Let there be no doubt about the matter: I am far from being an avid gardener. Previous attempt in this direction has led to uncontrollable laughter. However things are looking better than it had for a while.

Much of the improvement in my garden is thanks to my gardener who keeps a hand on plants and makes sure the weeds don’t take over. It is not that much that needs to be done, but somebody needs to do it and that person is not me.

Then of course there’s the rain. I tend to use water sparingly due to the dry climate and my fear that our taps may run dry at some point. Fortunately, it has rained copiously a few weeks ago and the garden just loved it. Everything is green and there are flowers everywhere.

It is a pleasure to be in such a garden. Sometimes I would take my book and sit there reading. If only I can do something about all the bugs.

In a previous post, I made the statement: “Currently, there are no known experimental conditions that can distinguish between different interpretations of quantum mechanics.” Well, that is not exactly true. Perhaps one can argue that no experiment has yet been performed that conclusively ruled out or confirmed any of the interpretations of quantum mechanics. But, the fact is that recently, there has been some experimentally testable proposals. Still, I’m not holding my breath.

Recently, seeing one such proposal, I remembered that I also knew about another testable proposal made by Lajos Diósi and Roger Penrose. The reason I forgot about that is probably because it seems to have some serious problems. At some point, during a conversation I had with Lajos, I told him I have a stupid question to ask him: does quantum collapse travel at the speed of light? His response was: that is not a stupid question. So, then I concluded that it is not something that any of the existing collapse models can handle correctly. In fact, I don’t think any such model will ever be able to handle it in a satisfactory manner.

Thinking back to those discussions and the other bits and pieces I’ve read about the measurement problem, I tend to reconfirm my conviction that the simplest interpretation of quantum mechanics (and therefore the one most likely to be correct) is the so-called Many Worlds interpretation of quantum mechanics. However, the more I think about it, the more I believe that “many worlds” is a misnomer. It is not about many worlds or many universes that are constantly branching off to become disjoint universes.

Perhaps one can instead call it the “multiple reality” interpretation. But how would multiple realities be different from “many worlds”? That fact is that these realities are not disjoint, but form part of the unitary whole of a single universe. These realities can be combined into arbitrary superpositions. What more, these realities are not branching of to produce more realities. The number of realities remains the same for all time. (There are actually an infinite number of them, but the cardinality of the set remains the same.) The interactions merely change the relative complex probability amplitudes of all the realities.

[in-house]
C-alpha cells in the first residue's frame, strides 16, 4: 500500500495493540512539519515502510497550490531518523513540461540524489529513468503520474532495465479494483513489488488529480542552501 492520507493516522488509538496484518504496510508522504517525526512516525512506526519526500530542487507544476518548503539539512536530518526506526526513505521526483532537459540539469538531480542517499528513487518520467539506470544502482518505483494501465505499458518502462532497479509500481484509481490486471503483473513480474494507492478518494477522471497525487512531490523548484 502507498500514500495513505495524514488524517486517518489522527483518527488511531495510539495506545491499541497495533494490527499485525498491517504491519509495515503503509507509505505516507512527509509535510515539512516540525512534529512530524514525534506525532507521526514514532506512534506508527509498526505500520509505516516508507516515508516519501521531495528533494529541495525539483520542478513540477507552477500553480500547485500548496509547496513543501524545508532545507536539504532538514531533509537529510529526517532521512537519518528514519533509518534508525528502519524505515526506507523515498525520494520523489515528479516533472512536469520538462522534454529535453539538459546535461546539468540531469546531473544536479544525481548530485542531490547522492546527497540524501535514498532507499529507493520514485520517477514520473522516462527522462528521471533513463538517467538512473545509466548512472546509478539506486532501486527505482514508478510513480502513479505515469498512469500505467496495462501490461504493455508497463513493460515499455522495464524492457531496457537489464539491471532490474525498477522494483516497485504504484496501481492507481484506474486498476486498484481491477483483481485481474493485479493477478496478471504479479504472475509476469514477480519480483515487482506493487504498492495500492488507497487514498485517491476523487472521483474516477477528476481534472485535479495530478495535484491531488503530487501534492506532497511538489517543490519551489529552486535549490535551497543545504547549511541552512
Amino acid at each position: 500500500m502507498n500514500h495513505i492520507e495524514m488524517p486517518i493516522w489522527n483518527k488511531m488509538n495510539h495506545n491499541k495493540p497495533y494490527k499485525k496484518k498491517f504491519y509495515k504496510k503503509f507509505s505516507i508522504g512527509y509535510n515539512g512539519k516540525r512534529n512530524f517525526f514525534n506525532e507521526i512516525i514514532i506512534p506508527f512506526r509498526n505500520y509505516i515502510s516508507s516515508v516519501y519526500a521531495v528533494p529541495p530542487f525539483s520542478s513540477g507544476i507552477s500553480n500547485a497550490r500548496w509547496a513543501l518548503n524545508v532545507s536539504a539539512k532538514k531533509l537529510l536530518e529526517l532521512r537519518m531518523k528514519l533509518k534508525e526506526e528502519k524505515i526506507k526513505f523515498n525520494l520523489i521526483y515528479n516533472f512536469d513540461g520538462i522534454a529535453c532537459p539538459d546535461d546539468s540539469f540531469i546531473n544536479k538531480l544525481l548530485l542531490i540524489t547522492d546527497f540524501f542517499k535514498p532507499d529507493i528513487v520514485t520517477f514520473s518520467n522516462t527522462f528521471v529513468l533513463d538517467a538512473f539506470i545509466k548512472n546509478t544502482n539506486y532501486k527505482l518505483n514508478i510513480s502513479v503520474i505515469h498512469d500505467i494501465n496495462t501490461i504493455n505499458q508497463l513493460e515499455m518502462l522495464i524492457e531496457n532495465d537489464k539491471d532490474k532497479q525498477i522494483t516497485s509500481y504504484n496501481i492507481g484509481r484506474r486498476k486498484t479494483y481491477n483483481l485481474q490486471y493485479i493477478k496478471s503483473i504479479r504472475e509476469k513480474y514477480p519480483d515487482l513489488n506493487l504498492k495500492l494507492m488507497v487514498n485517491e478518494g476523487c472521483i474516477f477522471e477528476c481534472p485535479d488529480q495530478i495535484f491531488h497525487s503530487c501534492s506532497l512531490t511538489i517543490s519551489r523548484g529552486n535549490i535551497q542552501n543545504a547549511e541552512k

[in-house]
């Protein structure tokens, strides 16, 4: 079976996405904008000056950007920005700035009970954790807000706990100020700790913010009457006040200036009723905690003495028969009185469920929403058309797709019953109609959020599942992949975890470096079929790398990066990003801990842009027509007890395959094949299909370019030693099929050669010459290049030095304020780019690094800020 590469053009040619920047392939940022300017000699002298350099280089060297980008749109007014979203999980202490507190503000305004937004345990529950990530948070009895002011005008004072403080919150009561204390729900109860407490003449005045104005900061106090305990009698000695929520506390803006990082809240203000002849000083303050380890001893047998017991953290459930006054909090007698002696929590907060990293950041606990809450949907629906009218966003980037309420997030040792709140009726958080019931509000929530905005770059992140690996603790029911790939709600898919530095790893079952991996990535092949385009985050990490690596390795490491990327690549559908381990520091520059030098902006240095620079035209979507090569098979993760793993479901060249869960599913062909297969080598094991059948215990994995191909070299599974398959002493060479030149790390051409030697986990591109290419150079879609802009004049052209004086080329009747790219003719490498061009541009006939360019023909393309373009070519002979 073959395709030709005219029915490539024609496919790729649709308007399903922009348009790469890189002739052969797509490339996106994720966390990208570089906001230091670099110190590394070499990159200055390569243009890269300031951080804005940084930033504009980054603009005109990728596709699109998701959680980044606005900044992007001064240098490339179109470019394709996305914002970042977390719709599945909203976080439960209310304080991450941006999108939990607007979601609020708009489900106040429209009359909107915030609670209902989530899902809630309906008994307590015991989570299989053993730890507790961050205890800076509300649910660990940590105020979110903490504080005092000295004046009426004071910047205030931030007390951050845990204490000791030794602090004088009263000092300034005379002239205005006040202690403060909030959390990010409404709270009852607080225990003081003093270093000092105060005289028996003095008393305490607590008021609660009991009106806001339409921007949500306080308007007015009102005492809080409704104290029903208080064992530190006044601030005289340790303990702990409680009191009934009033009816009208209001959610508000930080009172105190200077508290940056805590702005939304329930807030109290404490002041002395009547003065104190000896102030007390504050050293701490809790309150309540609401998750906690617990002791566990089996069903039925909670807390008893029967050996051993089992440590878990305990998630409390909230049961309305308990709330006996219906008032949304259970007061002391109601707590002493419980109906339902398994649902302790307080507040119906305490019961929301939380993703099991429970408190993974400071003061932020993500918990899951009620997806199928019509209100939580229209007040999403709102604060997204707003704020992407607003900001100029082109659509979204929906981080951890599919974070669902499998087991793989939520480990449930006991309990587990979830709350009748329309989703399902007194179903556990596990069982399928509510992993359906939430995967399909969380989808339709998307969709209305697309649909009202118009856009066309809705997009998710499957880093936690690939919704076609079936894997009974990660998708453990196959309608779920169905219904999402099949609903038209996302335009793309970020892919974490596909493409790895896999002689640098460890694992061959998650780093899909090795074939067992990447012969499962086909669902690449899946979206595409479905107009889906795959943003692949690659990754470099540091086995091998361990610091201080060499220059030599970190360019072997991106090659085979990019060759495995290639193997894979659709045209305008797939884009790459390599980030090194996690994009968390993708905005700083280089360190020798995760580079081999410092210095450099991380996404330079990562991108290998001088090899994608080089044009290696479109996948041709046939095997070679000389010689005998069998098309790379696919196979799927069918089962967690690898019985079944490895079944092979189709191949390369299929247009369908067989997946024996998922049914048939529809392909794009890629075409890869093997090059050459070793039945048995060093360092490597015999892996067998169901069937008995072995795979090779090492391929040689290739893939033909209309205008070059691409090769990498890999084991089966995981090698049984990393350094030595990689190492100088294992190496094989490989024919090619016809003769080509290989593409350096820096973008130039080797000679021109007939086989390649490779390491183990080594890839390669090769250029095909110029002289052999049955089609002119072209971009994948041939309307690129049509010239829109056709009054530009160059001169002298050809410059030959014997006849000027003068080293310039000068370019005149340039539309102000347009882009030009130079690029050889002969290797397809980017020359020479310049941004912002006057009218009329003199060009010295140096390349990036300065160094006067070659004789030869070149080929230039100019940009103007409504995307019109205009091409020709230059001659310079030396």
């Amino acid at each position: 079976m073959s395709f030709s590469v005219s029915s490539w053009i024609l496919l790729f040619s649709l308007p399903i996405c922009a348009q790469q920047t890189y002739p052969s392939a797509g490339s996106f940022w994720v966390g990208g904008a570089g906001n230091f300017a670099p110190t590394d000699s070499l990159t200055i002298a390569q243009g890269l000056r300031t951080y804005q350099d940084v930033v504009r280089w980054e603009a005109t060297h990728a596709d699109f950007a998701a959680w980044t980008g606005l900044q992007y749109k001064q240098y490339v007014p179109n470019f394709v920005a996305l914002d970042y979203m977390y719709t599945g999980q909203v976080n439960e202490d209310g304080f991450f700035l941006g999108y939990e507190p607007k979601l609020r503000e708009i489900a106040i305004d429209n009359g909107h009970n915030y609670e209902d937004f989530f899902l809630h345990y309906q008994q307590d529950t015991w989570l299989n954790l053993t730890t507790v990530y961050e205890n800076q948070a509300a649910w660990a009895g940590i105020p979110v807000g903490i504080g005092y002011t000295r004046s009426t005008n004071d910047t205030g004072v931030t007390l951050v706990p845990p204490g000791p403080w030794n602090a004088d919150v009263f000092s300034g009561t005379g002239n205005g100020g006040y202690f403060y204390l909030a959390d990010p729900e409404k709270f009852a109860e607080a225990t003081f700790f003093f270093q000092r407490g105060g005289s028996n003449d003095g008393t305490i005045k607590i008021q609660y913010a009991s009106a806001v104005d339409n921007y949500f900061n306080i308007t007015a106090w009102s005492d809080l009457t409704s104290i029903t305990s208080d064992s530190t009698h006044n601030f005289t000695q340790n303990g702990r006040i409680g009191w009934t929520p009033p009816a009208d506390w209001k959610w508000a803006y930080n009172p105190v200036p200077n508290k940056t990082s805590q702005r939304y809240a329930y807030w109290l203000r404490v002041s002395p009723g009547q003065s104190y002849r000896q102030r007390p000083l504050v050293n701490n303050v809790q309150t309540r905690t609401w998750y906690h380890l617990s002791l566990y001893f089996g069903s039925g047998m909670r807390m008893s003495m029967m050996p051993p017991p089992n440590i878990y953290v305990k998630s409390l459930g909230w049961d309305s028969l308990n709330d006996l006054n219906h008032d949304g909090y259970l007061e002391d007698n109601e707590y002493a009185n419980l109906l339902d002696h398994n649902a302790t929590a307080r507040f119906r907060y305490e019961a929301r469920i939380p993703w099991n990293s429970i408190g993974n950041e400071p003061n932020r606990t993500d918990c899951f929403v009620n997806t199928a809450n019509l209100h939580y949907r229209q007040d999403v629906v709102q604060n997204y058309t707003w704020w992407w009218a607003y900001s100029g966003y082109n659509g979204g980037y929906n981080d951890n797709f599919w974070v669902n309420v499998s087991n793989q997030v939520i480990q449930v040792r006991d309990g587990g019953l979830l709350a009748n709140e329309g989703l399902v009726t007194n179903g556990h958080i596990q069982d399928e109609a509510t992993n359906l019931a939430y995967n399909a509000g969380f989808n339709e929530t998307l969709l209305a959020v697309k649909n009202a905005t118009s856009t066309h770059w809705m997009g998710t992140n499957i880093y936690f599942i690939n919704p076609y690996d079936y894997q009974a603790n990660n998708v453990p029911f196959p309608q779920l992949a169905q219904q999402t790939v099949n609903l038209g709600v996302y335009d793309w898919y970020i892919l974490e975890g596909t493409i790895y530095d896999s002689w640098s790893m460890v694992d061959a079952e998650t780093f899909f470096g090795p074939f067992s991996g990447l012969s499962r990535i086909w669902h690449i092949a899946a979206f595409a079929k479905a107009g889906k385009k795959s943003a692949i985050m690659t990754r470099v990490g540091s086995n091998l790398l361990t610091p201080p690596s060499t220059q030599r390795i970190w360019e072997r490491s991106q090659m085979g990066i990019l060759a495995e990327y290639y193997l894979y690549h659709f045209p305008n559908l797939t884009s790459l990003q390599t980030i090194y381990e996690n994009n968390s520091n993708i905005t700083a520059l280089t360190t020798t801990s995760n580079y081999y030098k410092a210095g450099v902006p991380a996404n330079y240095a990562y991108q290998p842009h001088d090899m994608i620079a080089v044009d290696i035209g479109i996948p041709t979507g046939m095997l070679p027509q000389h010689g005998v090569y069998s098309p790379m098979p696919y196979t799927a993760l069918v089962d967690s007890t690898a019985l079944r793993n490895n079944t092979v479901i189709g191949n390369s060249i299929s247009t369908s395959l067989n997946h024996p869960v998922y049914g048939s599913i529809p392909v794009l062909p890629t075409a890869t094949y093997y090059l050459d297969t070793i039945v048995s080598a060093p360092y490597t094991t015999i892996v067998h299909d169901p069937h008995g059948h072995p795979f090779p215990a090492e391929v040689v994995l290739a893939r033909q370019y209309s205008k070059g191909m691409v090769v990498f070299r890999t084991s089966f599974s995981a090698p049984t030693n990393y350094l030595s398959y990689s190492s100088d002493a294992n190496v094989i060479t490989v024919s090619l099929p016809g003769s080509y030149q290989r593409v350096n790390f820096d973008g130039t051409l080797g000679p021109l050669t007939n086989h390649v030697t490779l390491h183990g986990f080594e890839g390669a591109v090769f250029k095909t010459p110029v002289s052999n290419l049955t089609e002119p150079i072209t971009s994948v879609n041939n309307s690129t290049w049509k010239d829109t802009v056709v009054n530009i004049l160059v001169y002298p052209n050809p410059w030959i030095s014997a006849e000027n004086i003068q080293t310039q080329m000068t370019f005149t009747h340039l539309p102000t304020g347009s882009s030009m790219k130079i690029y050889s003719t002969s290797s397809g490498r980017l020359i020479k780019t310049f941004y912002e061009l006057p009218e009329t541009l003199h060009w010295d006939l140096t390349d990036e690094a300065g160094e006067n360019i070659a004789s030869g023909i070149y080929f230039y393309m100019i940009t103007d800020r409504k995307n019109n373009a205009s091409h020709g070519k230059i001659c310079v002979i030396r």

Anyway, just thought I should clear this up. I don’t see myself ever writing publication on this topic.

One of the quirky things about me is that I don’t believe things I don’t understand. As a result of that, I’ve had a long turbulent relationship with the notion of black holes. See the thing is, for the longest time, I couldn’t understand how an event horizon can form if the time becomes frozen when the infalling matter approaches the point where the event horizon should form.

While I was grappling with this existential aspect of black holes, the rest of the world happily proceeded to invent wormholes, Hawking radiation, singularities, and eventually the information paradox. Together with event horizons, none of these ideas have entered the realm of establish scientific fact, which requires observational confirmation.

Eventually, I read somewhere that the reason an event horizon can form even though the time becomes frozen is because the location for the event horizon with and without this additional matter implies that the matter would past the point where a new event horizon would form in finite time. So, now I understand it and I believe that event horizons can form. But we are not done yet. What about the interior beyond the event horizon? It is still frozen in time. Where does the singularity come from? I still don’t believe that part, perhaps because I still don’t fully understand it.

In all this, the importance of the scientific method should be emphasized. Even if I don’t understand something, I would believe it if it has been observed. While event horizons may be difficult to observe directly, the singularity inside the black hole is completely impossible to observe. For that reason, it can never be part of our scientific understanding.

This year, the Nobel committee announced that the Nobel prize is award for work on black holes. Half of it goes to two people that inferred the existence of a massive black hole at the centre of the milky way galaxy based on the orbits of stars close to the centre. This work is based on scientific observation and therefore satisfies the requirements imposed by the scientific method.